From the magazine: Al Jazeera’s Peter Greste, Baher Mohamed and Mohamed Fahmy were awarded the Royal Television Society of the UK’s Judges’ Award in recognition of their “outstanding contribution to the advancement of television journalism”. In his acceptance speech Feb. 18, 2015, Greste paid tribute to everyone in the media community who helped campaign for the three journalists’ release.
This award isn’t a surprise of course – we knew about it even before I was released from prison a few weeks ago. But my heart is still beating as though I just ran here from Cairo.
I speak for all three of us – Baher, Fahmy and me – when I tell you that we are truly honoured and humbled to receive this award. There are the usual thank-yous of course – to the judges and our extraordinary families who’ve been through hell and back. But there are also a few other points I’d like to make while I’ve got a platform.
We journalists are a cranky, cantankerous lot. We are almost impossible to organise. We are by nature argumentative. We’d much rather compete than cooperate. And in fact about the only time we ever move in the same direction is when there is a bar in the room.
And yet, throughout our detention, the media have somehow abandoned the habits and instincts of a lifetime to line up behind us in an extraordinary way.
I’m not a student of media history, so I really can’t say it with any certainty, but I’d be willing to bet that journalists have never united around a single common cause in the way that they have ours. I know how important it has been.
For us, in prison, of course we knew a bit about it. We were aware of some of the demonstrations; we’d heard about the zip-the-lips campaign and the letters. We knew the subject was consistently coming up in news conferences and interviews. And most surprisingly, some of our most vocal supporters were Al Jazeera’s direct rivals, such as CNN and the BBC, who’d normally rather eat their own babies than acknowledge the opposition.
At a personal level, it was hugely empowering. It helped put rods of steel into our spines, because we came to understand that this was about something far bigger than the three of us alone. It was about the universal principles of freedom of expression, about the public’s right to know. And we knew you were right there with us.
But I also know that we really had no idea of just how extraordinarily broad and unified that sense of purpose turned out to be.
This matters not just because of the impact on us and our case. Right now, the very idea of a free press is increasingly under attack from everyone, from groups who take the heads off journalists through to individuals who shoot up a magazine office in Paris or a free-speech conference in Denmark, to governments trying to limit the scope of our work
with draconian legislation.
What you did was serve notice on anyone who would attack those most fundamental principles that we are united. You made it clear that these are things we are prepared to fight for as one. And whatever happens from here, we must not lose that extraordinary singular voice.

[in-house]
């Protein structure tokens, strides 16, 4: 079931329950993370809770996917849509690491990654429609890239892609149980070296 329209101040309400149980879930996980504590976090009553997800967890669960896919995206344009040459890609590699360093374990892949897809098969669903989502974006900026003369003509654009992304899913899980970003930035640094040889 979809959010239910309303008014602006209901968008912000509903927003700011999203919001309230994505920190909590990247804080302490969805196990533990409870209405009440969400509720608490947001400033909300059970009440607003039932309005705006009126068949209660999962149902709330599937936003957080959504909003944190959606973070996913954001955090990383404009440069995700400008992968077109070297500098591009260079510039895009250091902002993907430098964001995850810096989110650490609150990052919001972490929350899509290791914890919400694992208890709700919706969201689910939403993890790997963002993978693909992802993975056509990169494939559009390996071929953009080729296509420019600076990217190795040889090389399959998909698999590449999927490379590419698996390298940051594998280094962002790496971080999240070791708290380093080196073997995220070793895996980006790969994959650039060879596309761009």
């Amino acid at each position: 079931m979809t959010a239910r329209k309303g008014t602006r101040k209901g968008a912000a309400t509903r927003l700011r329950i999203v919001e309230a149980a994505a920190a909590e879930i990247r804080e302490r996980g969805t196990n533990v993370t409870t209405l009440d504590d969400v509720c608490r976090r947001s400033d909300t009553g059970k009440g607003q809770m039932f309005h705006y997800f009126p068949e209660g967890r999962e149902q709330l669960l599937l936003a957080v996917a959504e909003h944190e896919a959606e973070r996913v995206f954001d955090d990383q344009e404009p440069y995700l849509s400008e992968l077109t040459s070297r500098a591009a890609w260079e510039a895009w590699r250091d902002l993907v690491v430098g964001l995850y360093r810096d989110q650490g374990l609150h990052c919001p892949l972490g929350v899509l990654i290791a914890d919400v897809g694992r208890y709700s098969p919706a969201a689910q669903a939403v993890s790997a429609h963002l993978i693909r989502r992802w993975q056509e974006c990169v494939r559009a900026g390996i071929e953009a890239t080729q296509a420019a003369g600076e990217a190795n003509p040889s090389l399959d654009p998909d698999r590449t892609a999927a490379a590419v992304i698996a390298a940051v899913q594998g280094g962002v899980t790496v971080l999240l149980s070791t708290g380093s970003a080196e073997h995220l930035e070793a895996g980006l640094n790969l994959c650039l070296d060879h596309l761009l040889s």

The other point I’d like to talk about is just how honoured Baher, Fahmy and I feel to be supported by some of the most impressive professionals in the industry.
After all, the plain fact is that in Cairo, we were doing nothing particularly radical or extraordinary. Our work was, I’d have to admit, pretty pedestrian. But that was because given the environment at the time, we knew we needed to play it safe. We quite deliberately avoided the boundaries.
But I’ve come to realise that amongst the gongs for genius, our community also needs to celebrate the banal. I don’t mean to be self-deprecating here. Quite the opposite. Remember – we are the media – the means by which information flows. When we are doing our jobs properly and freely, we allow a healthy society to talk to itself. The conversations are not always particularly dignified or edifying and at times they aren’t even especially rational. But in the same way that a family works out its differences and holds itself together by talking and arguing and getting to know one another, so the media helps keep our society from falling apart.
I know a lot of people would argue that social media has taken over that role, but we’ve learned rather tragically that social media tends to create silos. Small fringe groups retreat from the centre, talking only amongst themselves, becoming ever more radical as they become more isolated. So if any part of the community is cut off … if we are denied the opportunity to include everyone in those often rather ordinary stories and conversations … if we can’t question and challenge and involve everyone, I think we run the very serious risk of our societies becoming not more unified but more fragmented.
So, although this might seem rather counterintuitive, I’d like to accept this award not only on behalf of Baher and Fahmy, who’ve stood up and defended the principles of press freedom with courage and determination, but also for the 99 percent of us who didn’t come up here tonight.
Because that routine and generally unrecognised work that we all do is also worth celebrating and fighting for.
See the full speech at the Royal Television Society. Peter Greste (@PeterGreste) is a journalist for Al Jazeera who was arrested and held in Egypt for 400 days on charges of terrorism and spreading false news. He won the 2014 Walkley Award for Outstanding Contribution to Journalism.